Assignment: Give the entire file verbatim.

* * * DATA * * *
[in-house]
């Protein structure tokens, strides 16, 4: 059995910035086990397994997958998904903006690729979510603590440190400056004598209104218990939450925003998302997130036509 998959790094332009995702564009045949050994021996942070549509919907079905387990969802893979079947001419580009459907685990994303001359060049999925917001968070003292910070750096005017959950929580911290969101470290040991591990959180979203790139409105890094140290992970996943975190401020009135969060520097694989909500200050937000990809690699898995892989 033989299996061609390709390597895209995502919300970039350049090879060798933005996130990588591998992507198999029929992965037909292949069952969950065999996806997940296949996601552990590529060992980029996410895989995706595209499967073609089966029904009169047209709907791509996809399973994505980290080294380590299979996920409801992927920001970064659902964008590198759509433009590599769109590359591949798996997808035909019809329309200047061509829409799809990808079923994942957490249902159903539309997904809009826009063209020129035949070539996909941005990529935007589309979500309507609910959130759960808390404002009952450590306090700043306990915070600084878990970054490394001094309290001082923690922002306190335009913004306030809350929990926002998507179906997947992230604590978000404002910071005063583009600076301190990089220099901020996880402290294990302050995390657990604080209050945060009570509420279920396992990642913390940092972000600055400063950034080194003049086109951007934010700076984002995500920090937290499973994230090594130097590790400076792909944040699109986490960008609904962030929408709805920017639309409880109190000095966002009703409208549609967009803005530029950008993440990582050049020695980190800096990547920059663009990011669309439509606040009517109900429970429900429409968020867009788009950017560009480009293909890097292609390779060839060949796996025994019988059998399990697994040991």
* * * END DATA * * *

[in-house]
């Protein structure tokens, strides 16, 4: 059995910035086990397994997958998904903006690729979510603590440190400056004598209104218990939450925003998302997130036509 998959790094332009995702564009045949050994021996942070549509919907079905387990969802893979079947001419580009459907685990994303001359060049999925917001968070003292910070750096005017959950929580911290969101470290040991591990959180979203790139409105890094140290992970996943975190401020009135969060520097694989909500200050937000990809690699898995892989 033989299996061609390709390597895209995502919300970039350049090879060798933005996130990588591998992507198999029929992965037909292949069952969950065999996806997940296949996601552990590529060992980029996410895989995706595209499967073609089966029904009169047209709907791509996809399973994505980290080294380590299979996920409801992927920001970064659902964008590198759509433009590599769109590359591949798996997808035909019809329309200047061509829409799809990808079923994942957490249902159903539309997904809009826009063209020129035949070539996909941005990529935007589309979500309507609910959130759960808390404002009952450590306090700043306990915070600084878990970054490394001094309290001082923690922002306190335009913004306030809350929990926002998507179906997947992230604590978000404002910071005063583009600076301190990089220099901020996880402290294990302050995390657990604080209050945060009570509420279920396992990642913390940092972000600055400063950034080194003049086109951007934010700076984002995500920090937290499973994230090594130097590790400076792909944040699109986490960008609904962030929408709805920017639309409880109190000095966002009703409208549609967009803005530029950008993440990582050049020695980190800096990547920059663009990011669309439509606040009517109900429970429900429409968020867009788009950017560009480009293909890097292609390779060839060949796996025994019988059998399990697994040991």